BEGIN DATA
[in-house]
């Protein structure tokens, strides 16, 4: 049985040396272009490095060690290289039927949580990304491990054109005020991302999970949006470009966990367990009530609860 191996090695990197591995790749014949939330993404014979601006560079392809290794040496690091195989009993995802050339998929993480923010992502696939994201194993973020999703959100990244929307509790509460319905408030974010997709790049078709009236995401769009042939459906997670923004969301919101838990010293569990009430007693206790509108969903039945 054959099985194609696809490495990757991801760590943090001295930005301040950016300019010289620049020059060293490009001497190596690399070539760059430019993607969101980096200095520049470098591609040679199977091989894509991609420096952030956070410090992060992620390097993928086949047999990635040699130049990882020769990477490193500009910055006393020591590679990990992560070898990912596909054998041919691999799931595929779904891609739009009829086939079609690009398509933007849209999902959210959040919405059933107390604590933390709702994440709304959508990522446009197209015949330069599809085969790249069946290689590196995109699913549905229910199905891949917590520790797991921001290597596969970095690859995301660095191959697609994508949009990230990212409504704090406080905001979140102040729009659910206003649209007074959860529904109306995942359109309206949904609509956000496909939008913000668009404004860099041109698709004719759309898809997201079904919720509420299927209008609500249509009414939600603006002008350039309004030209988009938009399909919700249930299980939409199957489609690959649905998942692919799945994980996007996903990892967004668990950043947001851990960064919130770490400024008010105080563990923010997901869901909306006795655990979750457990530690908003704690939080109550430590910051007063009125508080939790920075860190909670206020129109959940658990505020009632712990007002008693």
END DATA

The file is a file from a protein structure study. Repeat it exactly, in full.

[in-house]
């Protein structure tokens, strides 16, 4: 049985040396272009490095060690290289039927949580990304491990054109005020991302999970949006470009966990367990009530609860 191996090695990197591995790749014949939330993404014979601006560079392809290794040496690091195989009993995802050339998929993480923010992502696939994201194993973020999703959100990244929307509790509460319905408030974010997709790049078709009236995401769009042939459906997670923004969301919101838990010293569990009430007693206790509108969903039945 054959099985194609696809490495990757991801760590943090001295930005301040950016300019010289620049020059060293490009001497190596690399070539760059430019993607969101980096200095520049470098591609040679199977091989894509991609420096952030956070410090992060992620390097993928086949047999990635040699130049990882020769990477490193500009910055006393020591590679990990992560070898990912596909054998041919691999799931595929779904891609739009009829086939079609690009398509933007849209999902959210959040919405059933107390604590933390709702994440709304959508990522446009197209015949330069599809085969790249069946290689590196995109699913549905229910199905891949917590520790797991921001290597596969970095690859995301660095191959697609994508949009990230990212409504704090406080905001979140102040729009659910206003649209007074959860529904109306995942359109309206949904609509956000496909939008913000668009404004860099041109698709004719759309898809997201079904919720509420299927209008609500249509009414939600603006002008350039309004030209988009938009399909919700249930299980939409199957489609690959649905998942692919799945994980996007996903990892967004668990950043947001851990960064919130770490400024008010105080563990923010997901869901909306006795655990979750457990530690908003704690939080109550430590910051007063009125508080939790920075860190909670206020129109959940658990505020009632712990007002008693």